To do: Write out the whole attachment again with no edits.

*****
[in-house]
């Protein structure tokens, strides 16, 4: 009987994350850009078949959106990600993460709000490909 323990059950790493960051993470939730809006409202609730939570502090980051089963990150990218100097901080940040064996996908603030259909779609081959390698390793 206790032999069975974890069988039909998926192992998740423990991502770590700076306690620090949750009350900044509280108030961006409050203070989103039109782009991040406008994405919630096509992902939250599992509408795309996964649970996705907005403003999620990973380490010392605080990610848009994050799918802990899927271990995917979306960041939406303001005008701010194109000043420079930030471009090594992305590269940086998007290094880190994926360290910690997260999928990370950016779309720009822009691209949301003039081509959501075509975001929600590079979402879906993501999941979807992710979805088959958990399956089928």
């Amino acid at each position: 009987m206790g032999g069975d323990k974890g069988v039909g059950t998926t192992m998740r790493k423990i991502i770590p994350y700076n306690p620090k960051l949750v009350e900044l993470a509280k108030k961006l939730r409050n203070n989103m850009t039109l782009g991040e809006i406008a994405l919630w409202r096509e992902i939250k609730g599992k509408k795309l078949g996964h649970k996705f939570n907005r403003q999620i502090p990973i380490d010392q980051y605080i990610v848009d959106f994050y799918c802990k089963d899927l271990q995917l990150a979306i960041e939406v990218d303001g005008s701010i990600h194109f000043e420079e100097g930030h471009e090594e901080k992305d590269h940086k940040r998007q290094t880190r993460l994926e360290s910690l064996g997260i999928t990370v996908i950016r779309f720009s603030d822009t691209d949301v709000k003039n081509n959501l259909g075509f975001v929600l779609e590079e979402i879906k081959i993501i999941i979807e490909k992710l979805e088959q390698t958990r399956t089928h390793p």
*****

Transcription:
[in-house]
């Protein structure tokens, strides 16, 4: 009987994350850009078949959106990600993460709000490909 323990059950790493960051993470939730809006409202609730939570502090980051089963990150990218100097901080940040064996996908603030259909779609081959390698390793 206790032999069975974890069988039909998926192992998740423990991502770590700076306690620090949750009350900044509280108030961006409050203070989103039109782009991040406008994405919630096509992902939250599992509408795309996964649970996705907005403003999620990973380490010392605080990610848009994050799918802990899927271990995917979306960041939406303001005008701010194109000043420079930030471009090594992305590269940086998007290094880190994926360290910690997260999928990370950016779309720009822009691209949301003039081509959501075509975001929600590079979402879906993501999941979807992710979805088959958990399956089928």
């Amino acid at each position: 009987m206790g032999g069975d323990k974890g069988v039909g059950t998926t192992m998740r790493k423990i991502i770590p994350y700076n306690p620090k960051l949750v009350e900044l993470a509280k108030k961006l939730r409050n203070n989103m850009t039109l782009g991040e809006i406008a994405l919630w409202r096509e992902i939250k609730g599992k509408k795309l078949g996964h649970k996705f939570n907005r403003q999620i502090p990973i380490d010392q980051y605080i990610v848009d959106f994050y799918c802990k089963d899927l271990q995917l990150a979306i960041e939406v990218d303001g005008s701010i990600h194109f000043e420079e100097g930030h471009e090594e901080k992305d590269h940086k940040r998007q290094t880190r993460l994926e360290s910690l064996g997260i999928t990370v996908i950016r779309f720009s603030d822009t691209d949301v709000k003039n081509n959501l259909g075509f975001v929600l779609e590079e979402i879906k081959i993501i999941i979807e490909k992710l979805e088959q390698t958990r399956t089928h390793p």